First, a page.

This little wonder was invented by CitroŽn in the late 50's and has been fitted
to many of their cars since. I've had to separate it into it's
own category because it is quite different from any other type of suspension
Since the early fifties CitroŽn have been running a fundamentally different
system to the rest of the auto industry. They call it hydropneumatic and it
encompasses features as diverse as brakes, suspension & steering. As its
name may suggest, its core technology and mainstay of its functionality is
hydraulics. Superbly smooth suspension is provided by the fluid's
interaction with a presurised gas.
The system is powered by a large hydraulic pump operated directly by the engine
in much the same way as an alternator or an air conditioner is, and provides
fluid to an 'accumulator' at presure, where it is stored ready to be
delivered to servo a system.
Because this page is all about suspension, for clarity we'll look at the
simplified version of this as installed in the 'BX' model. The
CitroŽn BX was a major turning point in the company's history as it was the
first car to be produced under the company's new Peugeot management, following
the 1970s take-over of CitroŽn by Peugeot. As a direct consequence of the
Peugeot influence, the car is somewhat more conventional than its larger
sibling designed earlier - the CX. This Peugeot-enforced 'normalisaiton'
of the design makes it easy ennough to examine as an illustration of how
hydropneumatic suspension works.
There are two main components you need to familairise yourself with and to
understand. The spheres are like the springs on the car, and the struts are the
hydraulic components that make the fluid act like a spring.
Lets start with the sphere. The spring in this
suspension system is provided by a hydraulic component called an accumulator,
which is gas under pressure in a bottle contained within a diaphragm,
effectively a balloon which allows pressurised fluid to compress the gas, and
then as pressure drops the gas pushes the fluid back to keep the system's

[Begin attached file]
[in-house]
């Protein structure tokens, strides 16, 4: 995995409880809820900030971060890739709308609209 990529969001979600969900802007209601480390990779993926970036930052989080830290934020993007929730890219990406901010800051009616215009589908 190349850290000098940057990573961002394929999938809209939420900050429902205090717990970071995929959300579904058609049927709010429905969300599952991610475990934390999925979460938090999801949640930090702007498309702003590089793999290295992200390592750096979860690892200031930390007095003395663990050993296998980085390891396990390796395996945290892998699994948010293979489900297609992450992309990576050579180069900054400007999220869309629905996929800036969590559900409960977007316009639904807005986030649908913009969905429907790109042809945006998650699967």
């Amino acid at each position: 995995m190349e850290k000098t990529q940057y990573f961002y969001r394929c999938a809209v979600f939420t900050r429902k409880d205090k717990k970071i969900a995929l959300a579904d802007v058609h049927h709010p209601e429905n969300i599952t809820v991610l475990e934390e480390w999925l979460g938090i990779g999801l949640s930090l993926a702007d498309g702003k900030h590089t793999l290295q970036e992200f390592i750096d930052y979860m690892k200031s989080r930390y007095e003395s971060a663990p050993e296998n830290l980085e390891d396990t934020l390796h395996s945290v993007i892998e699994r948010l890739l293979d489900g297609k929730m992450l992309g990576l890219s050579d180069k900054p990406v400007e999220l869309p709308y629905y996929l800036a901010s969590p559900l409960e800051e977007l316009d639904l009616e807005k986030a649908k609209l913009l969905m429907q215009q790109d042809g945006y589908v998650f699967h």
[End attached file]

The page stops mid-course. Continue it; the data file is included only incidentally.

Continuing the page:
pressure up. As you can see in the drawing above the pink gas (nitrogen) is
compressed when the pressure in the green fluid (LHM) overcomes the gas
pressure, and pushes back the diaphragm which compresses the gas. Then as the
pressure in the fluid reduces, the gas pushes back the diaphragm and as the gas
overcomes the fluid, it expells the fluid from the sphere, returning gas and
fluid to equlibrium. This is the hydropneumatic equivalent to the spring
getting compressed (bound) and getting depressed, ie springing back (rebound).
Still with me? We can keep going
How can a gas, a diaphragm and a hydraulic fluid compressing, form a spring?
Simple(ish): The pressure of the gas is the equivalent to the spring weight.
The inlet hole at the bottom of the sphere restricts the flow of the fluid and
provides an element of damping. By replacing the sphere for ones of different
specs, it is possbile to adjust the ride characteristics with these cars.
Rumour even has it that a racing team in Anglesey
is customising their car by pressurising their own spheres to custom pressures
to make an exact match for the circuit the are on.
Before we go any further it is pretty important that you understand where the
fluid acting on the diaphragm in the sphere gets its force from, and to do that